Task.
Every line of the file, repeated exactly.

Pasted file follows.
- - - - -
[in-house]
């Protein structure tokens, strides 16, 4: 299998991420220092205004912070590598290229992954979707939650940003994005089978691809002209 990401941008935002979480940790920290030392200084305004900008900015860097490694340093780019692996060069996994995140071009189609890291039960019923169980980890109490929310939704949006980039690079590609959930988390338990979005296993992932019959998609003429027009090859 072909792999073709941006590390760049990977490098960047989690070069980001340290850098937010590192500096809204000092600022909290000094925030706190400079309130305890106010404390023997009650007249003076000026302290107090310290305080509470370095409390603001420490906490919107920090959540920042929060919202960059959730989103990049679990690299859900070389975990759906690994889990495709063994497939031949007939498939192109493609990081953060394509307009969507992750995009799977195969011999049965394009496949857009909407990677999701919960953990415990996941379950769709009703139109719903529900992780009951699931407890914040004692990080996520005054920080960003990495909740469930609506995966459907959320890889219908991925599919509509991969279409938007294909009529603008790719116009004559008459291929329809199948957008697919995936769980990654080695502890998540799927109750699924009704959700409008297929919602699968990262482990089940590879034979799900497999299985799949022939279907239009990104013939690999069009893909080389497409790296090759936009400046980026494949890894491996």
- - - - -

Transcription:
[in-house]
């Protein structure tokens, strides 16, 4: 299998991420220092205004912070590598290229992954979707939650940003994005089978691809002209 990401941008935002979480940790920290030392200084305004900008900015860097490694340093780019692996060069996994995140071009189609890291039960019923169980980890109490929310939704949006980039690079590609959930988390338990979005296993992932019959998609003429027009090859 072909792999073709941006590390760049990977490098960047989690070069980001340290850098937010590192500096809204000092600022909290000094925030706190400079309130305890106010404390023997009650007249003076000026302290107090310290305080509470370095409390603001420490906490919107920090959540920042929060919202960059959730989103990049679990690299859900070389975990759906690994889990495709063994497939031949007939498939192109493609990081953060394509307009969507992750995009799977195969011999049965394009496949857009909407990677999701919960953990415990996941379950769709009703139109719903529900992780009951699931407890914040004692990080996520005054920080960003990495909740469930609506995966459907959320890889219908991925599919509509991969279409938007294909009529603008790719116009004559008459291929329809199948957008697919995936769980990654080695502890998540799927109750699924009704959700409008297929919602699968990262482990089940590879034979799900497999299985799949022939279907239009990104013939690999069009893909080389497409790296090759936009400046980026494949890894491996």